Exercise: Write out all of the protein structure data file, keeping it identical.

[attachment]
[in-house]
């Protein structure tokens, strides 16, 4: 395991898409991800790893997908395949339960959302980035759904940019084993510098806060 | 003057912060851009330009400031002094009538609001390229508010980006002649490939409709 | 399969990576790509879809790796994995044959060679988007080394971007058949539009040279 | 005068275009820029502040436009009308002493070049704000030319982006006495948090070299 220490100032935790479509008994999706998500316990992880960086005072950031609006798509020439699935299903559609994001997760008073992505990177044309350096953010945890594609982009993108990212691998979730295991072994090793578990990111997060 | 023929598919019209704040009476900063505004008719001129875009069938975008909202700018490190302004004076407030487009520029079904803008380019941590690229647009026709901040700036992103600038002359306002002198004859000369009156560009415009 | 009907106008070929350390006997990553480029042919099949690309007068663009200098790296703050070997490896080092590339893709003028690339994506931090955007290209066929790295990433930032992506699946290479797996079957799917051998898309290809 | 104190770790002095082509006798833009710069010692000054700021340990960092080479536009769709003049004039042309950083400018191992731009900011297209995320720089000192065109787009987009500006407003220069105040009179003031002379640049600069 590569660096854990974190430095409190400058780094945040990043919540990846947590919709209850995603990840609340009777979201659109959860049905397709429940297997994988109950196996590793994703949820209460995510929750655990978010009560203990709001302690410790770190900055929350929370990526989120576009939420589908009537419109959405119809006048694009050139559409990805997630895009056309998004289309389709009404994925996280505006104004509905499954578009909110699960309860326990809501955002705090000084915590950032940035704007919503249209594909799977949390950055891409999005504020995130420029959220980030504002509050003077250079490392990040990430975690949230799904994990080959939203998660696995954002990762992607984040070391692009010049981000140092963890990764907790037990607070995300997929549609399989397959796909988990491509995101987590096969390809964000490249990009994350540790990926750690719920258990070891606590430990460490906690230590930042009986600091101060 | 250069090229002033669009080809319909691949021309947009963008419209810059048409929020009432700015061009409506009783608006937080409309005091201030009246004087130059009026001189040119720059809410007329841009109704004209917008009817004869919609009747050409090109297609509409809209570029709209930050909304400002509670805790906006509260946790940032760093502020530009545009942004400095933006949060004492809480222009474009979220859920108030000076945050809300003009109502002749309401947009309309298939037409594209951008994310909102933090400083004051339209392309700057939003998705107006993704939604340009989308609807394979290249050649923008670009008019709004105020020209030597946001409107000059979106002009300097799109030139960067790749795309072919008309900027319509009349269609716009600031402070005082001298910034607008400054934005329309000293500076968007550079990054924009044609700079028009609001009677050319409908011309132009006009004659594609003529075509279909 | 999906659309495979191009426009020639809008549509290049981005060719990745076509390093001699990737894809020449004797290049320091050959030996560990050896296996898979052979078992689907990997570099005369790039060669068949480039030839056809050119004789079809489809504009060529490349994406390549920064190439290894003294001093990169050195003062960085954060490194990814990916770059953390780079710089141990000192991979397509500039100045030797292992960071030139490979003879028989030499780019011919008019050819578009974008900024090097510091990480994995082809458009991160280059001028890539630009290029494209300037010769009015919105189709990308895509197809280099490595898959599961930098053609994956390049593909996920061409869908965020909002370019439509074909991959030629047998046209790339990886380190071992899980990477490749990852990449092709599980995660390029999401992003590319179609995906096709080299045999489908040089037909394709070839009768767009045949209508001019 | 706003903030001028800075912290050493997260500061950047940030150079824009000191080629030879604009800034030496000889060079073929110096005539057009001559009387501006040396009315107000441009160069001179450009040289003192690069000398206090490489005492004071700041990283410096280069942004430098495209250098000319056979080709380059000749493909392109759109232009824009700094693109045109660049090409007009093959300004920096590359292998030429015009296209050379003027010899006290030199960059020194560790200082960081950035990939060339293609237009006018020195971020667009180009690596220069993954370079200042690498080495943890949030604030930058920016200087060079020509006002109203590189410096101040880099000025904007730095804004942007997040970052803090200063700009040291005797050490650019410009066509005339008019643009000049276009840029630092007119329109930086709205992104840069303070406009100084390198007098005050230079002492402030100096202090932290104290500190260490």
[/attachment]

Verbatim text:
[in-house]
């Protein structure tokens, strides 16, 4: 395991898409991800790893997908395949339960959302980035759904940019084993510098806060 | 003057912060851009330009400031002094009538609001390229508010980006002649490939409709 | 399969990576790509879809790796994995044959060679988007080394971007058949539009040279 | 005068275009820029502040436009009308002493070049704000030319982006006495948090070299 220490100032935790479509008994999706998500316990992880960086005072950031609006798509020439699935299903559609994001997760008073992505990177044309350096953010945890594609982009993108990212691998979730295991072994090793578990990111997060 | 023929598919019209704040009476900063505004008719001129875009069938975008909202700018490190302004004076407030487009520029079904803008380019941590690229647009026709901040700036992103600038002359306002002198004859000369009156560009415009 | 009907106008070929350390006997990553480029042919099949690309007068663009200098790296703050070997490896080092590339893709003028690339994506931090955007290209066929790295990433930032992506699946290479797996079957799917051998898309290809 | 104190770790002095082509006798833009710069010692000054700021340990960092080479536009769709003049004039042309950083400018191992731009900011297209995320720089000192065109787009987009500006407003220069105040009179003031002379640049600069 590569660096854990974190430095409190400058780094945040990043919540990846947590919709209850995603990840609340009777979201659109959860049905397709429940297997994988109950196996590793994703949820209460995510929750655990978010009560203990709001302690410790770190900055929350929370990526989120576009939420589908009537419109959405119809006048694009050139559409990805997630895009056309998004289309389709009404994925996280505006104004509905499954578009909110699960309860326990809501955002705090000084915590950032940035704007919503249209594909799977949390950055891409999005504020995130420029959220980030504002509050003077250079490392990040990430975690949230799904994990080959939203998660696995954002990762992607984040070391692009010049981000140092963890990764907790037990607070995300997929549609399989397959796909988990491509995101987590096969390809964000490249990009994350540790990926750690719920258990070891606590430990460490906690230590930042009986600091101060 | 250069090229002033669009080809319909691949021309947009963008419209810059048409929020009432700015061009409506009783608006937080409309005091201030009246004087130059009026001189040119720059809410007329841009109704004209917008009817004869919609009747050409090109297609509409809209570029709209930050909304400002509670805790906006509260946790940032760093502020530009545009942004400095933006949060004492809480222009474009979220859920108030000076945050809300003009109502002749309401947009309309298939037409594209951008994310909102933090400083004051339209392309700057939003998705107006993704939604340009989308609807394979290249050649923008670009008019709004105020020209030597946001409107000059979106002009300097799109030139960067790749795309072919008309900027319509009349269609716009600031402070005082001298910034607008400054934005329309000293500076968007550079990054924009044609700079028009609001009677050319409908011309132009006009004659594609003529075509279909 | 999906659309495979191009426009020639809008549509290049981005060719990745076509390093001699990737894809020449004797290049320091050959030996560990050896296996898979052979078992689907990997570099005369790039060669068949480039030839056809050119004789079809489809504009060529490349994406390549920064190439290894003294001093990169050195003062960085954060490194990814990916770059953390780079710089141990000192991979397509500039100045030797292992960071030139490979003879028989030499780019011919008019050819578009974008900024090097510091990480994995082809458009991160280059001028890539630009290029494209300037010769009015919105189709990308895509197809280099490595898959599961930098053609994956390049593909996920061409869908965020909002370019439509074909991959030629047998046209790339990886380190071992899980990477490749990852990449092709599980995660390029999401992003590319179609995906096709080299045999489908040089037909394709070839009768767009045949209508001019 | 706003903030001028800075912290050493997260500061950047940030150079824009000191080629030879604009800034030496000889060079073929110096005539057009001559009387501006040396009315107000441009160069001179450009040289003192690069000398206090490489005492004071700041990283410096280069942004430098495209250098000319056979080709380059000749493909392109759109232009824009700094693109045109660049090409007009093959300004920096590359292998030429015009296209050379003027010899006290030199960059020194560790200082960081950035990939060339293609237009006018020195971020667009180009690596220069993954370079200042690498080495943890949030604030930058920016200087060079020509006002109203590189410096101040880099000025904007730095804004942007997040970052803090200063700009040291005797050490650019410009066509005339008019643009000049276009840029630092007119329109930086709205992104840069303070406009100084390198007098005050230079002492402030100096202090932290104290500190260490």